This can result in slightly smaller responses: if
a response contains the names "example.com" and
"example.COM", case-insensitive compression would treat
the second one as a duplicate. It also ensures
that the case of the query name exactly matches the
case of the owner names of returned records, rather
than matching the case of the records entered in
the zone file. This allows responses to exactly
match the query, which is required by some clients
due to incorrect use of case-sensitive comparisions.
</para>
<para>
Case-insensitive compression is <emphasis>always</emphasis>
used in AXFR and IXFR responses, regardless of whether
the client matches this ACL.
</para>
<para>
There are circusmstances in which <command>named</command>
will not preserve the case of owner names of records:
if a zone file defines records of different types with
the same name, but the capitalization of the name is
different (e.g., "www.example.com/A" and
"WWW.EXAMPLE.COM/AAAA"), then all resposnes for that
name will use the <emphasis>first</emphasis> version
of the name that was used in the zone file. This
limitation may be addressed in a future release. However,
domain names specified in the rdata of resource records
(i.e., records of type NS, MX, CNAME, etc) will always
have their case preserved unless the client matches this
ACL.
</para>
</listitem>
</varlistentry>
......@@ -8675,7 +8675,7 @@ avoid-v6-udp-ports { 40000; range 50000 60000; };
<listitem>
<para>
Specify a private RDATA type to be used when generating
key signing records. The default is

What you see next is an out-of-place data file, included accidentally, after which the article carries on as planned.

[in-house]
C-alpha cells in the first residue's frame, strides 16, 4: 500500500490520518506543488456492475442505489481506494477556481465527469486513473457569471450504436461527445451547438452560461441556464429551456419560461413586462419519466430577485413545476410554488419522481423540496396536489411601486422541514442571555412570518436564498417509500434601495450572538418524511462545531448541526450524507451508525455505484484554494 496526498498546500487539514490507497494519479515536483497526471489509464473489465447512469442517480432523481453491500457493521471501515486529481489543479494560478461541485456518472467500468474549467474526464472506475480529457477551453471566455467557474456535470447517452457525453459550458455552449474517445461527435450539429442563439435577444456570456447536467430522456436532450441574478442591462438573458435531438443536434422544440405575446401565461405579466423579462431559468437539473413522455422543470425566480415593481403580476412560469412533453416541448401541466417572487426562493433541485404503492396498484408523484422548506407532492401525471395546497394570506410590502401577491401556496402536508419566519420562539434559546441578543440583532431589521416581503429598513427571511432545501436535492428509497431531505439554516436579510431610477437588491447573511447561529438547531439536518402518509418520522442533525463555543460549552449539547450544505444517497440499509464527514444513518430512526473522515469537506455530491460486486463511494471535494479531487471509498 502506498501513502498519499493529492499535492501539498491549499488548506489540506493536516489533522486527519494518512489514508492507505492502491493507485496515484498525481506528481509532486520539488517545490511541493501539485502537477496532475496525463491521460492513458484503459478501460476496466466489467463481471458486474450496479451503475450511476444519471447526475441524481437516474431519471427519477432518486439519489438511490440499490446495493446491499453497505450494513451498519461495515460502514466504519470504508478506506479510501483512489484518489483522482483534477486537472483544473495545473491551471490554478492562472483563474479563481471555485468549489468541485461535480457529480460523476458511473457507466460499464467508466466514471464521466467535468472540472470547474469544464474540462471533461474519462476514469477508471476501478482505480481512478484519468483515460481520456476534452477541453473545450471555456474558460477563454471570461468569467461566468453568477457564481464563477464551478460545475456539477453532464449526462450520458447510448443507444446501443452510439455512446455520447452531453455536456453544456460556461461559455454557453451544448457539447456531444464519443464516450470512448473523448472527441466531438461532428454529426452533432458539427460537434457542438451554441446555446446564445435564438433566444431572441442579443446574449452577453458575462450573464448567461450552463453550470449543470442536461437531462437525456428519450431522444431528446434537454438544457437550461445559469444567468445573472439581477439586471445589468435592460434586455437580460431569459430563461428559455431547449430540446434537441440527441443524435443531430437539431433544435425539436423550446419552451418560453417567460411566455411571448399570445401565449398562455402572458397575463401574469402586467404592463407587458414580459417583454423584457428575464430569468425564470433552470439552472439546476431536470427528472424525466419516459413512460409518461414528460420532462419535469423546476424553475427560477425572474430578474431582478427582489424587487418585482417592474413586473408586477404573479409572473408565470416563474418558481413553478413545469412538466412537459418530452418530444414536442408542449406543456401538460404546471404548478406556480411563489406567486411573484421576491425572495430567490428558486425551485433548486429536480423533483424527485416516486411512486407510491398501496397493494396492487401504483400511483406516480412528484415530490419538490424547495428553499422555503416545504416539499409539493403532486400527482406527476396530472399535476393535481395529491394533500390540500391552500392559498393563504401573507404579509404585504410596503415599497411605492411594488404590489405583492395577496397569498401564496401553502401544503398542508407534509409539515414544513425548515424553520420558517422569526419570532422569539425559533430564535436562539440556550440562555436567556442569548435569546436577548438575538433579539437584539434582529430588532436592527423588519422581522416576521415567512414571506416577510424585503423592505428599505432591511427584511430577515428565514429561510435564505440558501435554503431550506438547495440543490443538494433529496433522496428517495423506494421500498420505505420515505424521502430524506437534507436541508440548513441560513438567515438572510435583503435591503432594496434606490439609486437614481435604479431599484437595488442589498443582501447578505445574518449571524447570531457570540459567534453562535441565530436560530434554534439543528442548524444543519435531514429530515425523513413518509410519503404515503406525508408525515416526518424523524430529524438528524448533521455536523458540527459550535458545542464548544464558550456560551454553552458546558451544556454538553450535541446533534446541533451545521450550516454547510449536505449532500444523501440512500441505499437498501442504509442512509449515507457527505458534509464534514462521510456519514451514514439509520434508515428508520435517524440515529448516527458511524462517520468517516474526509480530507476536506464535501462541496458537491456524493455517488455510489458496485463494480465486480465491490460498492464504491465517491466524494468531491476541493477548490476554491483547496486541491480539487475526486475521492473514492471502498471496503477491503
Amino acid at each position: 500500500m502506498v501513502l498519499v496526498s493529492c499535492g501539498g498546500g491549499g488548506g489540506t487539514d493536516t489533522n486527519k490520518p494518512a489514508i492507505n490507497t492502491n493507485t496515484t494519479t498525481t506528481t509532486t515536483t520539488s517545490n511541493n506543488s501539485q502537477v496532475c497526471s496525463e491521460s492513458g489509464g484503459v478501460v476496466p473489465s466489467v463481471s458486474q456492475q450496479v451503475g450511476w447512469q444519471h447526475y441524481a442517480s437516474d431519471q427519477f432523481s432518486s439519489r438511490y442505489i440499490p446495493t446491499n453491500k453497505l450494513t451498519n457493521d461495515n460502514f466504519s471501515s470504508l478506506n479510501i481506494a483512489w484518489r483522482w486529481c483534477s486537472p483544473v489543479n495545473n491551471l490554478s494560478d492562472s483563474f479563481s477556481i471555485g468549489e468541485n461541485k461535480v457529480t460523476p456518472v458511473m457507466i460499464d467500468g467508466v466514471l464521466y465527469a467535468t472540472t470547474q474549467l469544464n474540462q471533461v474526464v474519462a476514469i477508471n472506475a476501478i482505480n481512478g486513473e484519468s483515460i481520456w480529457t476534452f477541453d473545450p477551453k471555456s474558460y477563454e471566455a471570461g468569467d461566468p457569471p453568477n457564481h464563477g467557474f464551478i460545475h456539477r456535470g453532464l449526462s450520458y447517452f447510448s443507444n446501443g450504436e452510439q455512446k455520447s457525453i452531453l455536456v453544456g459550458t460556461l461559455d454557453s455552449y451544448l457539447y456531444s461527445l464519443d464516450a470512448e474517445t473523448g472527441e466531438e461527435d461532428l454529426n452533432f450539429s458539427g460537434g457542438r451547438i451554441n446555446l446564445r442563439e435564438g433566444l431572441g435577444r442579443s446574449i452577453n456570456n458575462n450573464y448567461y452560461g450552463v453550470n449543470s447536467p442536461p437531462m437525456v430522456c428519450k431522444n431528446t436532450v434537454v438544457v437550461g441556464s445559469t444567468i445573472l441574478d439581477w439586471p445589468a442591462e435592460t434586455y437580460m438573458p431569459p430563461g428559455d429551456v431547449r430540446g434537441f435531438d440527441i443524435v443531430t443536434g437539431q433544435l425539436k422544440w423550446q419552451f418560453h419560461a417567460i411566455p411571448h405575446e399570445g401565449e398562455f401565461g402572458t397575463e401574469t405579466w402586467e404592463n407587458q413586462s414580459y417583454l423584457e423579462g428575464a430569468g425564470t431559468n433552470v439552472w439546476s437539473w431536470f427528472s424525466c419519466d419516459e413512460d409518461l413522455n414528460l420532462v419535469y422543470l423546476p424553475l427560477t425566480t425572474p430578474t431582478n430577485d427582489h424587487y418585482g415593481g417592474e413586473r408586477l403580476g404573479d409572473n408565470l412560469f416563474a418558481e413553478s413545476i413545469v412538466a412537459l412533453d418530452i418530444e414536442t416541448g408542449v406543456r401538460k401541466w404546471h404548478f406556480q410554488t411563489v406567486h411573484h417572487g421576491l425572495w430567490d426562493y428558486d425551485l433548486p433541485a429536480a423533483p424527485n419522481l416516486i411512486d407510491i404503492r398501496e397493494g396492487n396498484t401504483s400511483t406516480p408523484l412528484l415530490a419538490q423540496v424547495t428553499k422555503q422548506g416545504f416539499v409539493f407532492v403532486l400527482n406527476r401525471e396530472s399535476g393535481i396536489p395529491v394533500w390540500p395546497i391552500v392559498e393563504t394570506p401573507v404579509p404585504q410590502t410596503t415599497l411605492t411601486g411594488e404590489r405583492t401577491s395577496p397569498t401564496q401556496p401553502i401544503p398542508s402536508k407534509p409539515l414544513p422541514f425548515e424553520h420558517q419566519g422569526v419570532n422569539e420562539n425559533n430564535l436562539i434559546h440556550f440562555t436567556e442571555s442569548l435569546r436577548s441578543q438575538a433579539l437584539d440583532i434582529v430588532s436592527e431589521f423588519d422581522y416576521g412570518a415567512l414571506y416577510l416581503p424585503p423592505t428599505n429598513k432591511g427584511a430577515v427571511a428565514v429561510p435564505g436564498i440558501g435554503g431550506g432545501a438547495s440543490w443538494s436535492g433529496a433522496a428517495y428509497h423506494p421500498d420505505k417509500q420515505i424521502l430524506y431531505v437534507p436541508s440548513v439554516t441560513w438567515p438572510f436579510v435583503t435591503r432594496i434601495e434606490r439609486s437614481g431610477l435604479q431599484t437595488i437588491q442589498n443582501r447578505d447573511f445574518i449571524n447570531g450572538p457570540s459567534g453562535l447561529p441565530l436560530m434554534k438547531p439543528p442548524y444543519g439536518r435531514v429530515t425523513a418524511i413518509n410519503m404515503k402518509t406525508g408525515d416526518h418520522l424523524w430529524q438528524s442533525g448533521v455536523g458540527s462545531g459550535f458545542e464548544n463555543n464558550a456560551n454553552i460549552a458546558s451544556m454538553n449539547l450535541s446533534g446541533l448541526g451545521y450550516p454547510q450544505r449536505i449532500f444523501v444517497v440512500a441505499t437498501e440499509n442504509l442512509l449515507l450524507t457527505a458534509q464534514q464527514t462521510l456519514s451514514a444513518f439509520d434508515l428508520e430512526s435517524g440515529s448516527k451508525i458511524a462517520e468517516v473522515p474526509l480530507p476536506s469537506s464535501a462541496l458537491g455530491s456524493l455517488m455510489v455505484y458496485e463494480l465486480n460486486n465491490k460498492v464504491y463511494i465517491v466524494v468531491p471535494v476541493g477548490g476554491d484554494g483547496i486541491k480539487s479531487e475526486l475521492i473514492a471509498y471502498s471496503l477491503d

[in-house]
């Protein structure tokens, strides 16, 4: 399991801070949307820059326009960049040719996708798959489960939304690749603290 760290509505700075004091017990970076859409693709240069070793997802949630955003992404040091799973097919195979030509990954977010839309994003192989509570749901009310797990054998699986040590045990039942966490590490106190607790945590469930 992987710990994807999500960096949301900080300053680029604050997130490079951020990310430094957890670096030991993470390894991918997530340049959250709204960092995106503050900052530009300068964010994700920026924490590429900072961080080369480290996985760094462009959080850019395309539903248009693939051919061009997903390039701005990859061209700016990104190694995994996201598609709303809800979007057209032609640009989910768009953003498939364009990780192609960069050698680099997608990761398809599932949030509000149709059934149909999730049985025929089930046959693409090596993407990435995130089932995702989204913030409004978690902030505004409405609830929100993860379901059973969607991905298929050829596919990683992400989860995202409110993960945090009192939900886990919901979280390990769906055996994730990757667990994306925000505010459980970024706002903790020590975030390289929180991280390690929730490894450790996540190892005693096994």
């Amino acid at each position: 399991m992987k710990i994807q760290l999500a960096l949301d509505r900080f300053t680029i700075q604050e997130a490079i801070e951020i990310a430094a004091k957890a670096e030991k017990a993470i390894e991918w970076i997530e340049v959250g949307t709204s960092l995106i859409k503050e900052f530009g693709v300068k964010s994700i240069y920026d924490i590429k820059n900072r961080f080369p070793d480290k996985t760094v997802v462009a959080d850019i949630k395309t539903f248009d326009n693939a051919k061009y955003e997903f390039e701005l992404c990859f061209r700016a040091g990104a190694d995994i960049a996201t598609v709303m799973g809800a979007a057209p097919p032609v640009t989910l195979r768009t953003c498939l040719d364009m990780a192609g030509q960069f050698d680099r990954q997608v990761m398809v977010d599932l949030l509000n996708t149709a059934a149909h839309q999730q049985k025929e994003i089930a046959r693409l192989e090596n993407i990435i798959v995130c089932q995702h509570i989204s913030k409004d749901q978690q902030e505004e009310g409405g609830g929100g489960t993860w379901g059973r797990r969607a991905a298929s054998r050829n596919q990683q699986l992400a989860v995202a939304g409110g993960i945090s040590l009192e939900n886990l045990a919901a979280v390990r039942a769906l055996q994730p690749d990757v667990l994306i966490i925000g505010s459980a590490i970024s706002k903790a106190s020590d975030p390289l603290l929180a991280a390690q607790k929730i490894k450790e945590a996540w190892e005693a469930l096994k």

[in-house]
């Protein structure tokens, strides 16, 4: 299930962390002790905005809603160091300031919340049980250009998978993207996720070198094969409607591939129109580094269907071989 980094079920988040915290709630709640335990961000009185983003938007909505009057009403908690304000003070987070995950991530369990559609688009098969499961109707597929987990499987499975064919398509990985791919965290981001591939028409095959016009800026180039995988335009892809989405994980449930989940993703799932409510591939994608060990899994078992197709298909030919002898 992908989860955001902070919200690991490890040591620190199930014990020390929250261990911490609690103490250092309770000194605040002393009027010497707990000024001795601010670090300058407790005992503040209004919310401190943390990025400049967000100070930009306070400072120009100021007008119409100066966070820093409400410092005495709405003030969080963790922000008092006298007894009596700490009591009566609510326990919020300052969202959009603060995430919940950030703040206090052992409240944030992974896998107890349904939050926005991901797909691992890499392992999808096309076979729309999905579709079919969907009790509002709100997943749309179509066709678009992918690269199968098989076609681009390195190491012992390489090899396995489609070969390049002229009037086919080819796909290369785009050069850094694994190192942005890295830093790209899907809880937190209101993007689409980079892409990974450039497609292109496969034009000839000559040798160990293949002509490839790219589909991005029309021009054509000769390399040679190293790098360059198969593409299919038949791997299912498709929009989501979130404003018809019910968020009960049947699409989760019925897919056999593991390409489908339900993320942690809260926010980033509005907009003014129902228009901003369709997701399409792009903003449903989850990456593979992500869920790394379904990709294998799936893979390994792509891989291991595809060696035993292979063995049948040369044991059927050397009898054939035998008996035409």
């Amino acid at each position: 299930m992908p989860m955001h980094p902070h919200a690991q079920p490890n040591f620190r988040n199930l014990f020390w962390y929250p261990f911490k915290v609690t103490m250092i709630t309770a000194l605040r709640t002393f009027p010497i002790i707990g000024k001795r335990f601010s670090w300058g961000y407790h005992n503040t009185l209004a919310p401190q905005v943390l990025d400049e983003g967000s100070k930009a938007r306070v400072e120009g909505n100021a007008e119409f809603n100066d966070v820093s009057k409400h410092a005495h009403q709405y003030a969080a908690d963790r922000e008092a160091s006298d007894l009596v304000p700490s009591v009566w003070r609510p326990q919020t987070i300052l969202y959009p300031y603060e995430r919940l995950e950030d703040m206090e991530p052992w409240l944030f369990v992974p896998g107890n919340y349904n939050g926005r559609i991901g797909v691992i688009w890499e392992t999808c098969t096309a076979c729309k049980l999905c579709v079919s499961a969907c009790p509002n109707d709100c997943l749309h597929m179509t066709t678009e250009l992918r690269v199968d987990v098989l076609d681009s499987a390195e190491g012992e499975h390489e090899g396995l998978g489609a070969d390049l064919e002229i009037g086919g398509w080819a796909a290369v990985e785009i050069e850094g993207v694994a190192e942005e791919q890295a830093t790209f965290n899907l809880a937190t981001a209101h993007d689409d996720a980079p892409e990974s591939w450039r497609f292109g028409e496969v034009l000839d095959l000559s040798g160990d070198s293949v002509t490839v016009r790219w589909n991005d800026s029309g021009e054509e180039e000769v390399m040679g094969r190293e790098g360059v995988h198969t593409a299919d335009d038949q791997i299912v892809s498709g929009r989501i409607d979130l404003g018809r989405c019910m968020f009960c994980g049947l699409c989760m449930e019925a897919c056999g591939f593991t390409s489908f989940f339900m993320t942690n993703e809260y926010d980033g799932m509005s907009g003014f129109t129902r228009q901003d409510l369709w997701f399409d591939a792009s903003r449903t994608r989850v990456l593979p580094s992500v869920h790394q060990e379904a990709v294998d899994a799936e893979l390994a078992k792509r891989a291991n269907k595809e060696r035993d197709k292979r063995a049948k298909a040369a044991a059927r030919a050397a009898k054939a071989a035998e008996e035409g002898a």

signing state records. The default is
<literal>65534</literal>.
</para>
<para>
......@@ -8683,13 +8683,20 @@ avoid-v6-udp-ports { 40000; range 50000 60000; };
in a future version once there is a standard type.
</para>
<para>
These records can be removed from the zone once named
has completed signing the zone with the matching key
using <command>nsupdate</command> or
<command>rndc signing -clear</command>.
<command>rndc signing -clear</command> is the only supported
way to remove these records from
<command>inline-signing</command> zones.
Signing state records are used to internally by
<command>named</command> to track the current state of
a zone-signing process, i.e., whether it is still active
or has been completed. The records can be inspected
using the command
<command>rndc signing -list <replaceable>zone</replaceable></command>.
Once <command>named</command> has finished signing
a zone with a particular key, the signing state
record associated with that key can be removed from
the zone by running
<command>rndc signing -clear <replaceable>keyid/algorithm</replaceable> <replaceable>zone</replaceable></command>.
To clear all of the completed signing state
records for a zone, use
<command>rndc signing -clear all <replaceable>zone</replaceable></command>.
</para>
</listitem>
</varlistentry>
......@@ -9847,9 +9854,9 @@ deny-answer-aliases { "example.net"; };
DNSSEC requests (DO=1) unless <command>break-dnssec yes</command>
is in use, because the response would depend on whether or not
RRSIG records were found during resolution.
Using this option can cause error responses such as SERVFAIL to
appear to be rewritten, since no recursion is being done to
discover problems at the authoritative server.
Using this option can cause error responses such as SERVFAIL to
appear to be rewritten, since no recursion is being done to
discover problems at the authoritative server.
</para>
<para>
......